Historically, cohabitation (i.e., the act of an unmarried romantic couple living together) has been rare. In the modern world, however, it has almost become a precursor to marriage. In fact, nearly 60% of married U.S. adults now report that they shared a residence with their partner before tying the knot . Coinciding with the rapid rise in cohabitation has been an increase in acceptance of this practice. Few people refer to it by derogatory names any more, such as “shacking up” and “living in sin,” and parents no longer disown their children who choose to cohabitate. In light of these dramatic social changes, you may be surprised to learn that cohabitation is technically still illegal in 4 U.S. states.
As it currently stands, Mississippi, Michigan, Florida, and Virginia currently have laws on the books banning cohabitation. For instance, in Virginia, it is a misdemeanor for “any persons, not married to each other, [to] lewdly and lasciviously associate and cohabit together” and is punishable by up to a $500 fine for the first offense (a second conviction could potentially land you up to a year in the slammer and a $2,500 fine). The legal language and penalties are similar in the other mentioned states, except Mississippi, where the law bans “unlawful cohabitation” in which a man and women live together and it can be proven that they had “habitual sexual intercourse.”
You might be thinking, “but surely these laws are no longer enforced, right?” Not necessarily. It is rare, but you can still find relatively recent examples. For instance, in 2005, Michigan’s cohabitation law was used by a court to restrict visitation rights for a divorced father who was living with a woman who was not the mother of his children. And in the 1990s, the Virginia law was used in an attempt to revoke a woman’s daycare license after it was discovered that she was in a cohabitating relationship.
So if cohabitation has basically become a normative behavior, why are these laws still on the books in some states? We cannot say for sure, but it is likely because some politicians see it as a way of maintaining the perceived superiority of marriage over other relationship states. In addition, some politicians are probably unwilling to try and repeal cohabitation laws at the risk of alienating “family values” voters.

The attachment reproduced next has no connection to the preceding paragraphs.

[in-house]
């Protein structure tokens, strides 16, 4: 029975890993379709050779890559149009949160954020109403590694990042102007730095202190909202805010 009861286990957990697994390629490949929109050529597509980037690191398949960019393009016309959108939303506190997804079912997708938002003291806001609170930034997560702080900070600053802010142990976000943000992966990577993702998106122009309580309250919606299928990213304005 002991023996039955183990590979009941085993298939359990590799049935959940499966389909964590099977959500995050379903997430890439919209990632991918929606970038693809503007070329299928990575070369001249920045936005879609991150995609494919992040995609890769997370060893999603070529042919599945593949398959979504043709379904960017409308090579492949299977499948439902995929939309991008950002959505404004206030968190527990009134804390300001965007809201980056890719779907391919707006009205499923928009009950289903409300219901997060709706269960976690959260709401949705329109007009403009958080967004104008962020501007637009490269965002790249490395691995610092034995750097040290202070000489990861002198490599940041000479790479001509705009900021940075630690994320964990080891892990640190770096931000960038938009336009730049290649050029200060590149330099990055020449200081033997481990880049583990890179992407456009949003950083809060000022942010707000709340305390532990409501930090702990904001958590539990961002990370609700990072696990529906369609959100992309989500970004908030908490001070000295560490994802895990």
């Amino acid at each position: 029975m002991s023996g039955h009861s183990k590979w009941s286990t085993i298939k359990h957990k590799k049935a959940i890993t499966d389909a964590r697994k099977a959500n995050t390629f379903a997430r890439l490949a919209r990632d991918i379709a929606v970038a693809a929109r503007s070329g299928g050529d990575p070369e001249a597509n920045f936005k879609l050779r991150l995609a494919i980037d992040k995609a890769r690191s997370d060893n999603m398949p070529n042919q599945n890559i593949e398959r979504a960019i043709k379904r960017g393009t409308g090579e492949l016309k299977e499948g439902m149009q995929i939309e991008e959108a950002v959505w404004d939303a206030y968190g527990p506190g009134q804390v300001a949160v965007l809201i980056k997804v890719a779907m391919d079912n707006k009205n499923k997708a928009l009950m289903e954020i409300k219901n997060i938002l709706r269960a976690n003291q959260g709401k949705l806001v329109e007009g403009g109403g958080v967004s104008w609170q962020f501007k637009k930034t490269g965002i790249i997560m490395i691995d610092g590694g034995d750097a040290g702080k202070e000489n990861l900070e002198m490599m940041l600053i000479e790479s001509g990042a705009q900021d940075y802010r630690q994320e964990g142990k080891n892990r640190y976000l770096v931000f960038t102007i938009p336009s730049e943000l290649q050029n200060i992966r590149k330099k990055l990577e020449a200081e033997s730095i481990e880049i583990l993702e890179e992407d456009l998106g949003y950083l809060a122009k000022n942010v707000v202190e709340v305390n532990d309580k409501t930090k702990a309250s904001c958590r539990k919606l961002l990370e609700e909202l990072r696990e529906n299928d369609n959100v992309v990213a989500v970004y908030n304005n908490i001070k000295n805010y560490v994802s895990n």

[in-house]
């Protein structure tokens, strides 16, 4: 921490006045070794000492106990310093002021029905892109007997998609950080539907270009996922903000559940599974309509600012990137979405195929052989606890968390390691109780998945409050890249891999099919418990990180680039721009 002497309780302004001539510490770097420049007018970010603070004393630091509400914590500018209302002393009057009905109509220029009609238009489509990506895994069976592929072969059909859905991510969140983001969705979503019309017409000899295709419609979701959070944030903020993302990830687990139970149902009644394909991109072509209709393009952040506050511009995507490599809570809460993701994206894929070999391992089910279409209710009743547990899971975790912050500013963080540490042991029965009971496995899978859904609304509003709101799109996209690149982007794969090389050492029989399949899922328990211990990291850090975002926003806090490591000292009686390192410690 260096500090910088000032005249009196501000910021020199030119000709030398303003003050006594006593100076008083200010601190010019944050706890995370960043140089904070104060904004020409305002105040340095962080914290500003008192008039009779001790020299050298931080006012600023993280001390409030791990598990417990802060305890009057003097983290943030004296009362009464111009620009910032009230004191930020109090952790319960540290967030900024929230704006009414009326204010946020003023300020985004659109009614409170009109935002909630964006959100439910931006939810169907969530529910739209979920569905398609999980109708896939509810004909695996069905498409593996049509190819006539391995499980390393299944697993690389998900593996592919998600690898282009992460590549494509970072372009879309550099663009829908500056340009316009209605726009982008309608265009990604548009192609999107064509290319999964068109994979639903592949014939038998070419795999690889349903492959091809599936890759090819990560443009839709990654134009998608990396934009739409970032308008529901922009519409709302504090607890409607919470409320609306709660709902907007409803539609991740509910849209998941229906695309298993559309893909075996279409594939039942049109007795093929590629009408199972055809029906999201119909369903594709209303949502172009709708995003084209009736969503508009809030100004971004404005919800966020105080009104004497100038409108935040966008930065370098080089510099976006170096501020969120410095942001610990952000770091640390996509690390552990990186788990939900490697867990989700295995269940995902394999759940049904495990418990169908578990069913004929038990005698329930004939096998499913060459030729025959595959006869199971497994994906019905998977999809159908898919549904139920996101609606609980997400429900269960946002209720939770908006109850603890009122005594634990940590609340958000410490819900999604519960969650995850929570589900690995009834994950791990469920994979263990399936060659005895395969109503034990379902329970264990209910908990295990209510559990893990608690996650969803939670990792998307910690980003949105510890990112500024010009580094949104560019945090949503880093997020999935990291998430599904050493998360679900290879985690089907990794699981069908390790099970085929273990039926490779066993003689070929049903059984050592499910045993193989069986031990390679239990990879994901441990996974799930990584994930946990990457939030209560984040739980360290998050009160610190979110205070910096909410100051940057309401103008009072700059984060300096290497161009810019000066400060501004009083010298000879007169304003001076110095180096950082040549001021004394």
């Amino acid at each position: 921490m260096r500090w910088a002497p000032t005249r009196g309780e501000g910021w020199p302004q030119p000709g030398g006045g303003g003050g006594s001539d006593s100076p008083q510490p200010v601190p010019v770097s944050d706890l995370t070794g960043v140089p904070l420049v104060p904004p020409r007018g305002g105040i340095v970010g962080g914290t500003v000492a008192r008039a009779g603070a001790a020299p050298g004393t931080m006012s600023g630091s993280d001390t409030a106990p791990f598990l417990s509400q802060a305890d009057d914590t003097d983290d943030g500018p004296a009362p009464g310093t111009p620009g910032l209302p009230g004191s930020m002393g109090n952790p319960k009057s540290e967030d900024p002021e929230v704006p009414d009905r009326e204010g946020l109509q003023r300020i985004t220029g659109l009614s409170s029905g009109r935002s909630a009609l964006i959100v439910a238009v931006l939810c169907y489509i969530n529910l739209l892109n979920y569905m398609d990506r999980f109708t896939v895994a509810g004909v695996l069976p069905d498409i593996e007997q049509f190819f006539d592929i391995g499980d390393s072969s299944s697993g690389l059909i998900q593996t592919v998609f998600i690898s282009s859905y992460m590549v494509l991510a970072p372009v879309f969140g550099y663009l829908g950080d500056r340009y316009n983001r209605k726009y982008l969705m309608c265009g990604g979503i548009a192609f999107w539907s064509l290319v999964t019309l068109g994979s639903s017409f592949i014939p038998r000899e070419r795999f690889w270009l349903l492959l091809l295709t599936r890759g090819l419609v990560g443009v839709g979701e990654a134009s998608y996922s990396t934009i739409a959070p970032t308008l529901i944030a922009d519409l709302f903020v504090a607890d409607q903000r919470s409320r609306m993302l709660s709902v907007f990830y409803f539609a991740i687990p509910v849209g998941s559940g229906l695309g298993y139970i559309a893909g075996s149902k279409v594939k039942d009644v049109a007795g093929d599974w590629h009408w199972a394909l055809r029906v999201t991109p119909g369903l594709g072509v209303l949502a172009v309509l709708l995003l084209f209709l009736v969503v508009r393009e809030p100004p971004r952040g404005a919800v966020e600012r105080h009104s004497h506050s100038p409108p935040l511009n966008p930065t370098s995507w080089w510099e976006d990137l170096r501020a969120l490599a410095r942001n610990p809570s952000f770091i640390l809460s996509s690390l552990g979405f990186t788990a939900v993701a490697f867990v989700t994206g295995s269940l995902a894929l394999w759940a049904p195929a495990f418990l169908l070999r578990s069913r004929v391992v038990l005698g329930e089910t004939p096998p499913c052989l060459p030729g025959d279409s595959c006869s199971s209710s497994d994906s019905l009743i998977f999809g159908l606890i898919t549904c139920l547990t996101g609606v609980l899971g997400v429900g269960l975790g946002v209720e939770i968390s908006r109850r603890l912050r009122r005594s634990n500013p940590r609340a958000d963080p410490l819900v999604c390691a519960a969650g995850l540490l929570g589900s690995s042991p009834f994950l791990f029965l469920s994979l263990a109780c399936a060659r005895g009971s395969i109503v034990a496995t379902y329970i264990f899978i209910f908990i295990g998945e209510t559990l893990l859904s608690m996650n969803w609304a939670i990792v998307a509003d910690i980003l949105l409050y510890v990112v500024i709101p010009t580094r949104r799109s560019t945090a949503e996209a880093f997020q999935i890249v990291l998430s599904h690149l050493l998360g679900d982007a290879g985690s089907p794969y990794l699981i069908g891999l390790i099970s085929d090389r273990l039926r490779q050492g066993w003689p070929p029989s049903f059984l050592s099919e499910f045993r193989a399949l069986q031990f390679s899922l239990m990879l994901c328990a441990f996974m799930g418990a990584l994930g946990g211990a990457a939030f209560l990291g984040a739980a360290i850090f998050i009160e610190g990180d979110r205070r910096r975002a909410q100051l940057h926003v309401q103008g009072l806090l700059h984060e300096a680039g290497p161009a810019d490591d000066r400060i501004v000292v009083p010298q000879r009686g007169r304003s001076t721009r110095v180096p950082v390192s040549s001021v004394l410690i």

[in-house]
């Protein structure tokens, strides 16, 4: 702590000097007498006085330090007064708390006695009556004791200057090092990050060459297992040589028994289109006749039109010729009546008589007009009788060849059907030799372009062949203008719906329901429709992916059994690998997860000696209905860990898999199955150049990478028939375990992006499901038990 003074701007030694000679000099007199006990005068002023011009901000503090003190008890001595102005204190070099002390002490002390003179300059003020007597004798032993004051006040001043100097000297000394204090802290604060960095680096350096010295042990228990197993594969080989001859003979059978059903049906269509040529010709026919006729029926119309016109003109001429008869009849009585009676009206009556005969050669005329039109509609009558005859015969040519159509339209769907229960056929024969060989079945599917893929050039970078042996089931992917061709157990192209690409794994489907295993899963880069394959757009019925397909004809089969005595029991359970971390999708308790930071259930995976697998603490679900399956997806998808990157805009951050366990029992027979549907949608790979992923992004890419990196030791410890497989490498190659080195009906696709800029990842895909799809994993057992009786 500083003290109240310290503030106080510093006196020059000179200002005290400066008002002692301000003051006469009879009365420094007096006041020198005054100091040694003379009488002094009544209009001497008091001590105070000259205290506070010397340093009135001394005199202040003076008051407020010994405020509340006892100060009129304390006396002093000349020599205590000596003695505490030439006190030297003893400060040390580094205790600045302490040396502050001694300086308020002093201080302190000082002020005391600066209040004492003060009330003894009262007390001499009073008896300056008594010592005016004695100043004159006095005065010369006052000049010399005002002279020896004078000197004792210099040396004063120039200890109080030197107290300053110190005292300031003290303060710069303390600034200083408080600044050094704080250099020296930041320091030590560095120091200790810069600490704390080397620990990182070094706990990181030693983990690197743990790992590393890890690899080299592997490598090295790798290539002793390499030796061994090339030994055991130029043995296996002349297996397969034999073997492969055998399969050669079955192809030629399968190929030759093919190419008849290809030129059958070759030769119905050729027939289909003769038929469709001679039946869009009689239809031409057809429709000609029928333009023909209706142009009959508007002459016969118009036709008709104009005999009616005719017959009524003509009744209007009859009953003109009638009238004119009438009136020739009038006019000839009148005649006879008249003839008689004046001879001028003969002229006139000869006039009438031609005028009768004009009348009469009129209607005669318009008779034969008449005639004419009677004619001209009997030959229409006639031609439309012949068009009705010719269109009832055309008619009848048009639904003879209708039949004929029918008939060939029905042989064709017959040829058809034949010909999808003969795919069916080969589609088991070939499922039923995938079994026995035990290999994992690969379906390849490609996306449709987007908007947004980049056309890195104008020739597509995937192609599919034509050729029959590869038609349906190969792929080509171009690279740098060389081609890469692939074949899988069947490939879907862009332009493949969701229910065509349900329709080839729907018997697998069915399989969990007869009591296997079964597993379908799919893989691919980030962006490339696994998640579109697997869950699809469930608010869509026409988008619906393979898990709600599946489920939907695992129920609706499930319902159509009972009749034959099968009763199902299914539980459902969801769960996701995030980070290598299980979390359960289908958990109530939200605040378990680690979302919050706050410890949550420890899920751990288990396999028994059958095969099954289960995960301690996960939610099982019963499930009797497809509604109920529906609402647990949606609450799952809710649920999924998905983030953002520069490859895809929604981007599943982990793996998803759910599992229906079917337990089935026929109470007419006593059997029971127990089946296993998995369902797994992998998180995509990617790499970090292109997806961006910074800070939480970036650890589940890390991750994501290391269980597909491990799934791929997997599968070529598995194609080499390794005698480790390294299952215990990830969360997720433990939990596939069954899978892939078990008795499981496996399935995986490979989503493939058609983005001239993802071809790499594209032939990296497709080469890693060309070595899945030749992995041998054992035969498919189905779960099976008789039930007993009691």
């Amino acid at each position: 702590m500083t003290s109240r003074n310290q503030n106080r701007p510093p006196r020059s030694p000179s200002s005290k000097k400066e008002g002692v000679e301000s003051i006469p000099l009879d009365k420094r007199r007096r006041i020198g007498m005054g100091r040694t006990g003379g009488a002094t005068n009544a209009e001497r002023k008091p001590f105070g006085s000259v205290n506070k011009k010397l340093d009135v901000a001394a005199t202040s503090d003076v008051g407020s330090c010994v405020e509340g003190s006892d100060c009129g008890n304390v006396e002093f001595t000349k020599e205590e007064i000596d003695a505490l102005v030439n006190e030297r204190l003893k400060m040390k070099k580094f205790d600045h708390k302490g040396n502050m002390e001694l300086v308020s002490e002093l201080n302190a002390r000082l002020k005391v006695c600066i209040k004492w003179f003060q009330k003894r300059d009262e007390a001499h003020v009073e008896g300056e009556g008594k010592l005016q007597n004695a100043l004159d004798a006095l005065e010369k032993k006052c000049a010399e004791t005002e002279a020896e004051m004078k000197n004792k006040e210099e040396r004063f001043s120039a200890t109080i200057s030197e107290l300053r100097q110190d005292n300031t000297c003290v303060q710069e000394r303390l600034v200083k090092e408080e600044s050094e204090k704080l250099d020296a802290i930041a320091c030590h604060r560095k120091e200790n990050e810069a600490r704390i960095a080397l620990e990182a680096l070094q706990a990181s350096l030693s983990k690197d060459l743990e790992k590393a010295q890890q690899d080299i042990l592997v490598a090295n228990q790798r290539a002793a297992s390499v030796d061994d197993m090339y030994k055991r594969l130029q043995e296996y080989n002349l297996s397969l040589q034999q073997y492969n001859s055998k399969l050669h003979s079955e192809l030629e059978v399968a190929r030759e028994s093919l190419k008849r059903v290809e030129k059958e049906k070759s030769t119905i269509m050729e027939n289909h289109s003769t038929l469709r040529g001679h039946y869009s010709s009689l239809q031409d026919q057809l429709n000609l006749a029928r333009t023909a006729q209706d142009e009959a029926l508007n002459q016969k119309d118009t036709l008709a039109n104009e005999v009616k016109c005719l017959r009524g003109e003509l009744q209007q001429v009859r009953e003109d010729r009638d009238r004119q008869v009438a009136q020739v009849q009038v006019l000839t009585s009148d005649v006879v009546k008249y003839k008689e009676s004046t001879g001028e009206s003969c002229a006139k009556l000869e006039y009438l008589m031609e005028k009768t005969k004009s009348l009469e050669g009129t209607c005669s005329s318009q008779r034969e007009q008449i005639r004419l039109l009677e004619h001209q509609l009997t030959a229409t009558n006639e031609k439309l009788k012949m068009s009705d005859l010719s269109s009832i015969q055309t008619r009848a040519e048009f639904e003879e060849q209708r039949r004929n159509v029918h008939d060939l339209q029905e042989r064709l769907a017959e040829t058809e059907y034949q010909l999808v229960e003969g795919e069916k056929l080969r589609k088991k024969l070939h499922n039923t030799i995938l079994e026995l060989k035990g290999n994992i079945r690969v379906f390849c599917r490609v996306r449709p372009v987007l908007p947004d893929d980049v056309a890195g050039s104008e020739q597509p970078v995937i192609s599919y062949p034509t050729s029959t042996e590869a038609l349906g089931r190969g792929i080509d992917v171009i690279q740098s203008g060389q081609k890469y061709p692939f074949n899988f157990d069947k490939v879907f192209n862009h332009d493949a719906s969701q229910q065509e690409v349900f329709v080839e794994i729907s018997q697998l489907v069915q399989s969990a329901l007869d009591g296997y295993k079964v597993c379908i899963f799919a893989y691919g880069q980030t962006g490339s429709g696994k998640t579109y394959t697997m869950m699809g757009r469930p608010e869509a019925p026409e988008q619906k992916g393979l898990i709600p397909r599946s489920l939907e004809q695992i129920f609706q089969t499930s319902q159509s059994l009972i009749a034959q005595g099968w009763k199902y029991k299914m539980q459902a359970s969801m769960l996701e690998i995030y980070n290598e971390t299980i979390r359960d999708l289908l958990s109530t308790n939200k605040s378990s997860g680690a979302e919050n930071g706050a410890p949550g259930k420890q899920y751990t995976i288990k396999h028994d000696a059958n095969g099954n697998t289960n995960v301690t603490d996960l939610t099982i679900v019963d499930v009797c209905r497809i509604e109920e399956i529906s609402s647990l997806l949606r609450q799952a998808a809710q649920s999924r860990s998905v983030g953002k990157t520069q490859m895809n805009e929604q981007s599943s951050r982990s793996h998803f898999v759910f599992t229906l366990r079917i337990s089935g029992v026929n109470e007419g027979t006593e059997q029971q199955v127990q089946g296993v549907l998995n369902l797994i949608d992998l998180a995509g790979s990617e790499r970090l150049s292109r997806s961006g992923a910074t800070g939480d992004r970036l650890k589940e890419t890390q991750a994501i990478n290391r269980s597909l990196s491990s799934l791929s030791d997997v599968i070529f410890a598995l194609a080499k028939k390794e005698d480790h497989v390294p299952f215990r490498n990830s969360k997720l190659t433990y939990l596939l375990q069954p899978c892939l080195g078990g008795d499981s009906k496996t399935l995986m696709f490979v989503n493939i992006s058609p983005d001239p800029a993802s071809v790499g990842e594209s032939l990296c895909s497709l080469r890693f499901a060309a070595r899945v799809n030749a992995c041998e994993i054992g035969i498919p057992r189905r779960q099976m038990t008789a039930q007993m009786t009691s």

Regardless of the reason, it is high time that these laws were repealed because there is no rational or scientific basis for discriminating against cohabiting partners. For instance, although it is often argued that cohabitation is detrimental to couples who go on to marry, this is not necessarily the case. Research has found that engaged couples are equally likely to have long-term marriages (i.e., marriages that last at least 15 years) regardless of whether the partners live together first.1 In addition, although it is often argued that marriage offers unique health benefits to the partners involved, recent research has found that having any type of long-term relationship (regardless of whether the couple is married or just living together) is linked to better health outcomes than being single .
Fortunately, lawmakers in Virginia are currently contemplating repeal, which would give new meaning to the state's travel slogan “Virginia is for lovers.” But let’s hope that the other three states join suit soon because it’s time for cohabitation laws to “shack up” with all of the other outdated sex laws in the dustbins of history.
 Copen, C. E., Daniels, K., Vespa, J., Mosher, W. D. (2012). First marriages in the United States: Data from the 2006-2010 National Survey of Family Growth. National Health Statistics Reports, 49, 1-22.
 Musick, K., & Bumpass, L. (2012). Reexamining the case for marriage: Union formation and changes in well‐being. Journal of Marriage and Family, 74, 1-18.
Image Source: Cult Gigolo on Flickr
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